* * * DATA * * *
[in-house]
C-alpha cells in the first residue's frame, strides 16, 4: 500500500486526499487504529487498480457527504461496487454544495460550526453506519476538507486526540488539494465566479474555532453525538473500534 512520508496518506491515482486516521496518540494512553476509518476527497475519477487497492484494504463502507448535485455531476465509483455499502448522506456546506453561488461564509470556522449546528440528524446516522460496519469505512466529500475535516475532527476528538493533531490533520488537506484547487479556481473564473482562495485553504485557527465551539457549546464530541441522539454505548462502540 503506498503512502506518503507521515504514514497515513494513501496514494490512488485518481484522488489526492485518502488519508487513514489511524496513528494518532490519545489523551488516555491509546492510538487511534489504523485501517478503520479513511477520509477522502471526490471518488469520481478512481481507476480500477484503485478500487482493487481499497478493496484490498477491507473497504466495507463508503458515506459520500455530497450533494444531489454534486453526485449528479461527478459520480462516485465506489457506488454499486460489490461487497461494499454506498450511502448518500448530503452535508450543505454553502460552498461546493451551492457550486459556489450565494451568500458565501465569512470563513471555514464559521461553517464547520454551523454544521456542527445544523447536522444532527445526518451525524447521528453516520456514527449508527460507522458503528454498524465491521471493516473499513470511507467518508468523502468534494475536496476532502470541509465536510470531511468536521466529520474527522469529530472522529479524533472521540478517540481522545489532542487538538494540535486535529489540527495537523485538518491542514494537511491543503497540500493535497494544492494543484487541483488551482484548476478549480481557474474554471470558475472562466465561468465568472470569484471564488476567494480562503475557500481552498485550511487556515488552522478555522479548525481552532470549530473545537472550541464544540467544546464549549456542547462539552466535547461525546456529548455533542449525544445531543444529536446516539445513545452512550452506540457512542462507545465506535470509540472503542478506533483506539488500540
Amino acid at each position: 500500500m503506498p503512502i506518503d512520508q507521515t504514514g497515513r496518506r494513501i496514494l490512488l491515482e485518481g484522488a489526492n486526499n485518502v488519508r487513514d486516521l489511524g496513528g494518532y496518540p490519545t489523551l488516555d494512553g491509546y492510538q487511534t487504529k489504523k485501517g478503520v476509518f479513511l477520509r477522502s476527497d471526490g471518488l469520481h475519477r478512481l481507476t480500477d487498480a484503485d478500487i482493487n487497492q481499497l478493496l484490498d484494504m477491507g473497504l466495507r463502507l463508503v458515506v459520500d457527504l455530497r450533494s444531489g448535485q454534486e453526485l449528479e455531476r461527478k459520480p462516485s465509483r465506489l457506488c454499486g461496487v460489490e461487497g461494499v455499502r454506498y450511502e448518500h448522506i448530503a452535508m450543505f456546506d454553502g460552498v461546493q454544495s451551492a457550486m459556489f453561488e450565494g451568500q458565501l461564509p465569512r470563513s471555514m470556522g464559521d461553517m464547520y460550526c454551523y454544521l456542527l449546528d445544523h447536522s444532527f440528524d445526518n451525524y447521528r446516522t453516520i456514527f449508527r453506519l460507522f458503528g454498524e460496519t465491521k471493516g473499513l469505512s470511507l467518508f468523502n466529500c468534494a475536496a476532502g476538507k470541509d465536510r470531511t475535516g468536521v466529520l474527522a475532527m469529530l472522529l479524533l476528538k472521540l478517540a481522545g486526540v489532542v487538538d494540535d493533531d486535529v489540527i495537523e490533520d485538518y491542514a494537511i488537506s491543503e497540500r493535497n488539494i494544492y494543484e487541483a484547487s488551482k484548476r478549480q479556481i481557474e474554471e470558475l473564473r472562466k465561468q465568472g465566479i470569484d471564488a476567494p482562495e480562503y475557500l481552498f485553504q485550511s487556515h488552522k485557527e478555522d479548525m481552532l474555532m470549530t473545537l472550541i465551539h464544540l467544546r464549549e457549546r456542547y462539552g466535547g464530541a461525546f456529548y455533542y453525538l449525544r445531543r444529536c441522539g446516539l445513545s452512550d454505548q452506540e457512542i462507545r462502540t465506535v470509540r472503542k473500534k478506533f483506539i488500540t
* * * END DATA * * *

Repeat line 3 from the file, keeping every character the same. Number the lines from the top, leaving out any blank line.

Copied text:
Amino acid at each position: 500500500m503506498p503512502i506518503d512520508q507521515t504514514g497515513r496518506r494513501i496514494l490512488l491515482e485518481g484522488a489526492n486526499n485518502v488519508r487513514d486516521l489511524g496513528g494518532y496518540p490519545t489523551l488516555d494512553g491509546y492510538q487511534t487504529k489504523k485501517g478503520v476509518f479513511l477520509r477522502s476527497d471526490g471518488l469520481h475519477r478512481l481507476t480500477d487498480a484503485d478500487i482493487n487497492q481499497l478493496l484490498d484494504m477491507g473497504l466495507r463502507l463508503v458515506v459520500d457527504l455530497r450533494s444531489g448535485q454534486e453526485l449528479e455531476r461527478k459520480p462516485s465509483r465506489l457506488c454499486g461496487v460489490e461487497g461494499v455499502r454506498y450511502e448518500h448522506i448530503a452535508m450543505f456546506d454553502g460552498v461546493q454544495s451551492a457550486m459556489f453561488e450565494g451568500q458565501l461564509p465569512r470563513s471555514m470556522g464559521d461553517m464547520y460550526c454551523y454544521l456542527l449546528d445544523h447536522s444532527f440528524d445526518n451525524y447521528r446516522t453516520i456514527f449508527r453506519l460507522f458503528g454498524e460496519t465491521k471493516g473499513l469505512s470511507l467518508f468523502n466529500c468534494a475536496a476532502g476538507k470541509d465536510r470531511t475535516g468536521v466529520l474527522a475532527m469529530l472522529l479524533l476528538k472521540l478517540a481522545g486526540v489532542v487538538d494540535d493533531d486535529v489540527i495537523e490533520d485538518y491542514a494537511i488537506s491543503e497540500r493535497n488539494i494544492y494543484e487541483a484547487s488551482k484548476r478549480q479556481i481557474e474554471e470558475l473564473r472562466k465561468q465568472g465566479i470569484d471564488a476567494p482562495e480562503y475557500l481552498f485553504q485550511s487556515h488552522k485557527e478555522d479548525m481552532l474555532m470549530t473545537l472550541i465551539h464544540l467544546r464549549e457549546r456542547y462539552g466535547g464530541a461525546f456529548y455533542y453525538l449525544r445531543r444529536c441522539g446516539l445513545s452512550d454505548q452506540e457512542i462507545r462502540t465506535v470509540r472503542k473500534k478506533f483506539i488500540t